Cuccinelli, McAuliffe continue war of words

McAuliffe avoid gaffe, wins by default, Skelley says


Attorney General Ken Cuccinelli and former Democratic National Committee Chairman Terry McAuliffe met for a Virginia gubernatorial election debate Wednesday in Fairfax County. Each candidate continued a recent trend of negative campaigning, personally attacking the other’s views on health care, women’s issues and gun rights.

McAuliffe, the Democratic candidate, sought to portray Cuccinelli, the Republican nominee, as a militant social conservative. Cuccinelli said McAuliffe was inexperienced and not connected to Virginia and its politics.

The negative campaign between Attorney General Ken Cuccinnelli and former Democratic National Committee Chairman Terry McAuliffe continued at the Virginia Gubernatorial Debate held on Wednesday, with each candidate personally attacking the other’s views on health care, women’s issues and gun rights. The debate was held at the Fairfax County Chamber of Commerce.

According to the poll aggregator site Real Clear Politics Average, prior to the debate McAuliffe led Cuccinelli 43.1 percent to 38.9 percent, largely thanks to his success with women voters.

“Recent polls have had McAuliffe up by as much as 24 points among women, which is why he has a lead in this race,” Center for Politics spokesperson Geoffrey Skelley said.

McAuliffe continued to attack Cuccinelli on women’s issues during the debate.

“Forty-seven attorney generals signed a letter [urging Congress to reauthorize the Violence Against Women Act],” McAuliffe said. “Violence against women [is] not controversial. [Cuccinelli] is one of three who refused to sign it … [He] bullied the board of health to shut down several women’s health centers.”

Cuccinelli responded with examples of the work he has done to protect women. “We run multiple domestic violence programs in the Attorney General’s office,” he said. “And we started from scratch fighting human trafficking.”

University Democrats President Madeline DuCharme, a third-year College student, said she supported McAuliffe’s commitment to protecting women’s rights.

“[McAuliffe] showed that Cuccinelli has an extreme ideological agenda that would only move Virginia backward,” DuCharme said in an email.

Given the recent tragedy of the Navy Yard Shooting, the moderator asked candidates about their priorities for Virginia gun laws.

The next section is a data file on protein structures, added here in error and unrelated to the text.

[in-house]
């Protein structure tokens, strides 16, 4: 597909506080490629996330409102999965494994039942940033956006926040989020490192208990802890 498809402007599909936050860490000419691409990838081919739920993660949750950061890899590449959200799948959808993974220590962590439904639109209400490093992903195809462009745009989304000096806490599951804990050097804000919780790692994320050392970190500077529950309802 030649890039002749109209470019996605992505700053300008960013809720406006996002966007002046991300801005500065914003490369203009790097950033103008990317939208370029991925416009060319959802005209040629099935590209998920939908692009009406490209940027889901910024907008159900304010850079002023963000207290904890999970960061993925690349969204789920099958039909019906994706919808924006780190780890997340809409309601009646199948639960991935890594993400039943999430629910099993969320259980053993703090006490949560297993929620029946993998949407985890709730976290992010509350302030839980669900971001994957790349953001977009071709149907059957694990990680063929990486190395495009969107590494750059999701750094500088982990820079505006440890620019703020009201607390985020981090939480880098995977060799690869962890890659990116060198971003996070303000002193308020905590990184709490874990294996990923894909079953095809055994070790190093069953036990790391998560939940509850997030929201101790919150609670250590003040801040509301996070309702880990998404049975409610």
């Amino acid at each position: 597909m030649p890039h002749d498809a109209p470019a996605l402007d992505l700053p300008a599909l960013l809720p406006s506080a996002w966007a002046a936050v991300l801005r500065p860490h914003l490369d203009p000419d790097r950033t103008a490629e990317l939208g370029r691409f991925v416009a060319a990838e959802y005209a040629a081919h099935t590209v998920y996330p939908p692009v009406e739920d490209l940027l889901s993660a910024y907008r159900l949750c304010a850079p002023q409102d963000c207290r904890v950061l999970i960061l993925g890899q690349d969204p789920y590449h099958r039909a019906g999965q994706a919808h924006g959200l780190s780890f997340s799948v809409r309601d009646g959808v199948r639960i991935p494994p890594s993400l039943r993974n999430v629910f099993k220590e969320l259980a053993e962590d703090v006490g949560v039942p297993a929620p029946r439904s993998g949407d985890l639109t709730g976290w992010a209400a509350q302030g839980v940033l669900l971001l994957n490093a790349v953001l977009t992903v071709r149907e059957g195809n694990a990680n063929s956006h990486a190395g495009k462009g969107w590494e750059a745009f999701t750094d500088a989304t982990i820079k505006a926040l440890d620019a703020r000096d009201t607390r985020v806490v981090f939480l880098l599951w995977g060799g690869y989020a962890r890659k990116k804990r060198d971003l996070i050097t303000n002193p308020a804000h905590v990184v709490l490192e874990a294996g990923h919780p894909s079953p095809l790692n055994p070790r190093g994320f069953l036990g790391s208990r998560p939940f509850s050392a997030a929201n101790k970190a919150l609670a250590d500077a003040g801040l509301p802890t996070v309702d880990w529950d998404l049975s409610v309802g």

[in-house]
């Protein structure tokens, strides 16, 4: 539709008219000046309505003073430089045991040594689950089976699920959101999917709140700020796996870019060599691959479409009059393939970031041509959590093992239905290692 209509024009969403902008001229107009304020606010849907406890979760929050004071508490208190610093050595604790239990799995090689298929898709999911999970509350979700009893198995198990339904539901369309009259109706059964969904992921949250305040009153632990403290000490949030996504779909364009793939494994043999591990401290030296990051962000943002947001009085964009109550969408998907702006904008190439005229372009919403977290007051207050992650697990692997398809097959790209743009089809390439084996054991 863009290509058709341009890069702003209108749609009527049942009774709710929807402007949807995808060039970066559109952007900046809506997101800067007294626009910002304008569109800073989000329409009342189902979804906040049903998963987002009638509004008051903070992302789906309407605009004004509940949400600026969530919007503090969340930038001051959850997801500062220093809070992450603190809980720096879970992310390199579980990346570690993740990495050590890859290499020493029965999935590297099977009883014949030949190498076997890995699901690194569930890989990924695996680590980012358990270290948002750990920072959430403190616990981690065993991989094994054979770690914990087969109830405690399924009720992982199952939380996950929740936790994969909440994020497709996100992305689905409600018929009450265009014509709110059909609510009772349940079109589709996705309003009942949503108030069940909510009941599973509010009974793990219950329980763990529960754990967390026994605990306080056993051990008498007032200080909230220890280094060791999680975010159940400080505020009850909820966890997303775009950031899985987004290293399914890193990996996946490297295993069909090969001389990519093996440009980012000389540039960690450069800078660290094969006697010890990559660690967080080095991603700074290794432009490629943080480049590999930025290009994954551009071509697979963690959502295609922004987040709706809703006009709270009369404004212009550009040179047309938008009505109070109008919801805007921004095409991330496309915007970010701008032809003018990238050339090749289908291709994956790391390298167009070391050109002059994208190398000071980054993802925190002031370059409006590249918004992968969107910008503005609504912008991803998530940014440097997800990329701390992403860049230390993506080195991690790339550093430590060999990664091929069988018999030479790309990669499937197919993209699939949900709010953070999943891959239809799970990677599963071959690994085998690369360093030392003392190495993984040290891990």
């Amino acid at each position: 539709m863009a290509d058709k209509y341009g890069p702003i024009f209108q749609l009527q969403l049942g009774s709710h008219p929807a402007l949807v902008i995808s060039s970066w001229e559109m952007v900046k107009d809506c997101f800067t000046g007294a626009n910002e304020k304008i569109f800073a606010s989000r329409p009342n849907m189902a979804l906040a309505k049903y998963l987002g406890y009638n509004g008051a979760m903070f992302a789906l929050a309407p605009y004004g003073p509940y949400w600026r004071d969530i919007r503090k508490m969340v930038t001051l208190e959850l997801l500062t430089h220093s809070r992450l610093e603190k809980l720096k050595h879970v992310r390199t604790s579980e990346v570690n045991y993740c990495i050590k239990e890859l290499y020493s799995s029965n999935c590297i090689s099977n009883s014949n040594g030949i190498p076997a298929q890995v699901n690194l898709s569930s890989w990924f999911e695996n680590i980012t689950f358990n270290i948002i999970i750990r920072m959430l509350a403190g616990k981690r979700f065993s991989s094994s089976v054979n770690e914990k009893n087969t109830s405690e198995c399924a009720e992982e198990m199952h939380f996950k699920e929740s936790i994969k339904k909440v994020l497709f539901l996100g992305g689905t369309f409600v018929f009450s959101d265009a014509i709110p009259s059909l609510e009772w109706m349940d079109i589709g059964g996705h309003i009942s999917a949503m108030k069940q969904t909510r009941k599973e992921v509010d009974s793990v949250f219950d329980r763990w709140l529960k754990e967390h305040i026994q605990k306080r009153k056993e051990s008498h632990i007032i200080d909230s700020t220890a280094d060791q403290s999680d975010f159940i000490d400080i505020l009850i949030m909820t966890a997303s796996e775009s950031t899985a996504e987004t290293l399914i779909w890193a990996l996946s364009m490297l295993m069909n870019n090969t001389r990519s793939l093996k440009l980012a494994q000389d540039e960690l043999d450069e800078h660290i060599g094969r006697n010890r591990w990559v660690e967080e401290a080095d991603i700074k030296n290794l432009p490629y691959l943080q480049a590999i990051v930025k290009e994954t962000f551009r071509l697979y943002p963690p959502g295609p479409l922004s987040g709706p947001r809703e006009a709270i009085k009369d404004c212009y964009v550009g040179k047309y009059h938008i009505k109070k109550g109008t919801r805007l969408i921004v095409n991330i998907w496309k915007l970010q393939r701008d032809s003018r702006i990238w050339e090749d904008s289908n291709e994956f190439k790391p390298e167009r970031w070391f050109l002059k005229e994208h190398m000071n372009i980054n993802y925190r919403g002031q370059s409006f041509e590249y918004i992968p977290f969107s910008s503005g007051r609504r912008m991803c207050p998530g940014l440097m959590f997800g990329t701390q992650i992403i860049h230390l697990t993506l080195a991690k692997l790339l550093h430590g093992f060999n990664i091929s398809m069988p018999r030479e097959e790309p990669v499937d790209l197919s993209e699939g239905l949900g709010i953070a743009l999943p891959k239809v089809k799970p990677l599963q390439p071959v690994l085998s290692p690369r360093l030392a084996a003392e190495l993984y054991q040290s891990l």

“When we drop our children off at school, we want to know that our communities are safe,” McAuliffe said. “How many people have to be killed until we have to wake up and have sensible gun ownership?”

McAuliffe supports universal background checks for gun purchases. He said, in his experience, they only take a few minutes. Cuccinelli opposes those checks as an infringement on Second Amendment rights.

When discussing gun tragedies, Cuccinelli focused on mental illness, pointing to the work he has done with people suffering from mental illness throughout the years.

After that discussion, McAuliffe then brought the debate back to health care and the Affordable Care Act, which he had emphasized earlier in the debate. As a part of the Affordable Care Act Virginia has the choice to expand its Medicaid program, providing insurance for low-income individuals and families. Republicans are concerned with the cost of expansion.

“Without the Medicaid expansion money, there’s not a penny for any new investment in mental health,” McAuliffe said.

Cuccinelli, however, said it would be more beneficial to improve the current Medicaid system for the people already enrolled.

“A 40 percent expansion in Medicaid will not help these poor families,” he said. “We are trying desperately to keep the doctors and nurses in our program.”

The debate again derailed into the candidates trading barbed insults, with McAuliffe criticizing Cuccinelli’s record on same-sex marriage, in what Cuccinelli said was an “offensively false” attack.

“[Cuccinelli] called homosexuals soulless and self-destructive human beings,” McAuliffe said. “The idea that we could send our men and women across the globe [for military service], and they come back and don’t have the same rights and opportunities, is quite wrong.”

Cuccinelli, who believes marriage should remain “based on one man and one woman,” said he will continue to defend the laws of Virginia, which include a provision against gay marriage.

“[McAuliffe] seems to think he gets to decide which parts of the Virginia Constitution you get to defend as the governor,” Cuccinelli said.

College Republicans Chair Elizabeth Minneman, a third-year College student, said the gay marriage debate should not be a primary factor in Virginia voters’ Election-Day decision.

“Gay marriage is not an issue that the governor’s office would deal with — it’s up to the Virginian people,” Minneman said.

To get voters’ attention and to inspire a major shift in the current polling numbers, Skelley said Cuccinelli would need McAuliffe to make a detrimental political misstep.

“Overall, you might say McAuliffe won [the debate] by not suffering a major loss because he did nothing to risk his lead in the polls,” Skelley said.

The final debate for the gubernatorial race is scheduled for Oct. 24 on the Virginia Tech campus in Blacksburg.

related stories